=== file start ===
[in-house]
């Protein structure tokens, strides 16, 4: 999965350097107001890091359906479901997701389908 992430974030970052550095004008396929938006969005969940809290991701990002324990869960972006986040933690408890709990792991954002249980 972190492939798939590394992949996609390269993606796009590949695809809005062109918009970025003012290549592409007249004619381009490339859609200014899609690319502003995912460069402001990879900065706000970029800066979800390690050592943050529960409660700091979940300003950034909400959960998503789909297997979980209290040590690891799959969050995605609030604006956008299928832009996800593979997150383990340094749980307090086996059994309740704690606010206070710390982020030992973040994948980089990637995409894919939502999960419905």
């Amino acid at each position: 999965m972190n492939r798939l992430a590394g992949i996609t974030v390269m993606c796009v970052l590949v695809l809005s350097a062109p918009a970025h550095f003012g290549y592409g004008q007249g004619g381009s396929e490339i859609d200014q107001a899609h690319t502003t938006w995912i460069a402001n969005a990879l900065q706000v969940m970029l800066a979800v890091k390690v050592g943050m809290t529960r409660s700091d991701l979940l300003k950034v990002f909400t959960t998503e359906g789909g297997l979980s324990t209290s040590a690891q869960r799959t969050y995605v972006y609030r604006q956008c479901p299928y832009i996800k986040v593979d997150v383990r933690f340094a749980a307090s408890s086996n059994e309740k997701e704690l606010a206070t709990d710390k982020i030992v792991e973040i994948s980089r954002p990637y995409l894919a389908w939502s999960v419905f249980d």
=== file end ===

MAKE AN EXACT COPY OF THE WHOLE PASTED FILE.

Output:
[in-house]
């Protein structure tokens, strides 16, 4: 999965350097107001890091359906479901997701389908 992430974030970052550095004008396929938006969005969940809290991701990002324990869960972006986040933690408890709990792991954002249980 972190492939798939590394992949996609390269993606796009590949695809809005062109918009970025003012290549592409007249004619381009490339859609200014899609690319502003995912460069402001990879900065706000970029800066979800390690050592943050529960409660700091979940300003950034909400959960998503789909297997979980209290040590690891799959969050995605609030604006956008299928832009996800593979997150383990340094749980307090086996059994309740704690606010206070710390982020030992973040994948980089990637995409894919939502999960419905």
């Amino acid at each position: 999965m972190n492939r798939l992430a590394g992949i996609t974030v390269m993606c796009v970052l590949v695809l809005s350097a062109p918009a970025h550095f003012g290549y592409g004008q007249g004619g381009s396929e490339i859609d200014q107001a899609h690319t502003t938006w995912i460069a402001n969005a990879l900065q706000v969940m970029l800066a979800v890091k390690v050592g943050m809290t529960r409660s700091d991701l979940l300003k950034v990002f909400t959960t998503e359906g789909g297997l979980s324990t209290s040590a690891q869960r799959t969050y995605v972006y609030r604006q956008c479901p299928y832009i996800k986040v593979d997150v383990r933690f340094a749980a307090s408890s086996n059994e309740k997701e704690l606010a206070t709990d710390k982020i030992v792991e973040i994948s980089r954002p990637y995409l894919a389908w939502s999960v419905f249980d």